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14 of 18 people found the following review helpful
3.0 out of 5 stars Over Straining To Be Different!, 16 Nov 2007
This review is from: The Film Music of Erich Wolfgang Korngold, Volume 2 (Audio CD)
1. This recording is, well, certainly different. But then again, it has to be! There are (by my count) almost 20 other truncated, small-ensemble extant modern recordings and at least two versions of the original sound track in circulation. Then there is the Morgan/Stromberg definitive, blockbuster recording of THE SEA HAWK(TSH) released earlier this year (ERICH WOLFGANG KORNGOLD: THE SEA HAWK [1940]AND DECEPTION [1946], NAXOS 8.570110-11).

2. The strain to be different is palpable throughout starting immediately with the Main Title (track 1). Disconcerting at first, it rapidly degenerates into being just plain annoying (and increasingly artificial) as the tracks go by. Conducting and orchestral performance are uneven from track to track and within a track. Some tracks come close to reflecting the energy resident in Korngold's score (e.g., tracks 1, 2, 6, 18, 23, and 27). Others are tempo deprived--and often sound under rehearsed (e.g., tracks 11 and 29). Sometimes the tempo changes back and forth within a single track for the same theme to be, well, apparently different (e.g., track 12). Then there are tracks that are severely truncated internally and/or end in mid score (e.g., tracks 3, 7, 8, 9, 11, 12, 13, 17, 19, 20, 23, 24, 26, 27, 28, 29, and 30)--see below.

3. Part of the problem (a major part) with the CD is the lack of score restoration. This version of TSH is less than 80 minutes in duration. Korngold's score runs for over 100 minutes of screen time. Morgan/Stromberg's fully-restored recording runs to over 114 minutes. So we are hearing only about 70 percent of the complete score. This is masked by using mini-suites where attempts are made to blend each track into the next. But to even the casual listener, this legerdemain is painfully obvious.

4. Most of the rest of the problem seems to resides with the conductor and his support group. TSH is a passionate (perhaps the most passionate) Korngold film symphony. Passion is only sporadically present in this recording. Much too often it seems sufficient to just "cover the bases" in workman-like fashion, and trust that the sound engineers and editor can make up the difference (they don't). "Cold and rather sterile" quickly comes to mind.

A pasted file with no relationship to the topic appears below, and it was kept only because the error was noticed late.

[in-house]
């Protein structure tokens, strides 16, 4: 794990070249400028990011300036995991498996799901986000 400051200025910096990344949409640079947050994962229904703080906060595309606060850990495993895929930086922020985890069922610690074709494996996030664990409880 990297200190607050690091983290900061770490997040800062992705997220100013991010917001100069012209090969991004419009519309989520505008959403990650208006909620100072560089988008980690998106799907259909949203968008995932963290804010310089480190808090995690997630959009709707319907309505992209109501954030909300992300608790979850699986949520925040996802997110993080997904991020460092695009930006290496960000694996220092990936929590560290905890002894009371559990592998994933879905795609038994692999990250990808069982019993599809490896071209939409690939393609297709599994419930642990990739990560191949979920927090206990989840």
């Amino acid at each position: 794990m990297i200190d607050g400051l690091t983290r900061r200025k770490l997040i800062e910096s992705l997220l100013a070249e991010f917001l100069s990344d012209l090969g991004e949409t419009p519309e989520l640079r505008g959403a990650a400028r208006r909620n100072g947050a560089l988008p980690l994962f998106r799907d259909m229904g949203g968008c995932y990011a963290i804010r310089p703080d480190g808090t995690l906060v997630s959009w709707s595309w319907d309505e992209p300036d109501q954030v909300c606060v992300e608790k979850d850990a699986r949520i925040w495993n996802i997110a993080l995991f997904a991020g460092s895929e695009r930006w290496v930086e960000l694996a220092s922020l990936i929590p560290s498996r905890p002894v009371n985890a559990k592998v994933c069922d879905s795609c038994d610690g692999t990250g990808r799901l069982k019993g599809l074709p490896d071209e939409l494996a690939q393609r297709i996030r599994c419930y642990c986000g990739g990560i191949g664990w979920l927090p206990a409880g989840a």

5. That said, for once the words to "Happy Sailing," the coral version of the main title (track 27), are understandable. Apparently, it takes Englishmen to clearly enunciate what is meant to be the musical words of English sailors. It's been tried by Americans in the original sound track and by Russians in the Morgan/Stromberg recording with equally dismal results. Congratulations to the Manchester (male voices) Chamber Choir!

6. Sound engineering, recording, and editing are acceptable, but far from outstanding. The orchestra sounds small (and a little lost) in the recording hall with edited coverage uneven from track to track. The appearance of individual instrument voices (as well as sub-groups of instruments) is an intra-track, hit-and-miss affair. The latter is a shame, since the conductor appears to be stressing the prominence of particular instruments and instrument clusters to lend (literally) notes of distinction to counter a limited score (and pedestrian arrangement).

7. The CD booklet is also a mixed bag. Track numbers are disassociated from track titles. This helps to gloss over missing portions of the score. Tracks are lumped into mini-suites, as noted above, with durations from 4:12 (one track) to 22:04 (eight tracks). Mr. Brendan Carroll (Korngold's definitive biographer) manages to inject some freshness and new Korngoldian tidbits into yet another of his track-by-track music analyses of TSH (two so far this year alone). But like the recording, Carroll's contribution is much too brief.

8. Kudos to the Chandos label for releasing modern recordings of Korngold's film scores, and, especially, ones that are infrequently recorded like THE SEA WOLF (CHAN 10336). Brickbats for attempting to re-invent (for about the 20th time!) the proverbial wheel (and a rather flat one at that) with this recording.

9. Bottom Line: Too little, too languid, too late!

William Flanigan, Ph.D.
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The Film Music of Erich Wolfgang Korngold, Volume 2
The Film Music of Erich Wolfgang Korngold, Volume 2 by E.W. Korngold (Audio CD - 2007)
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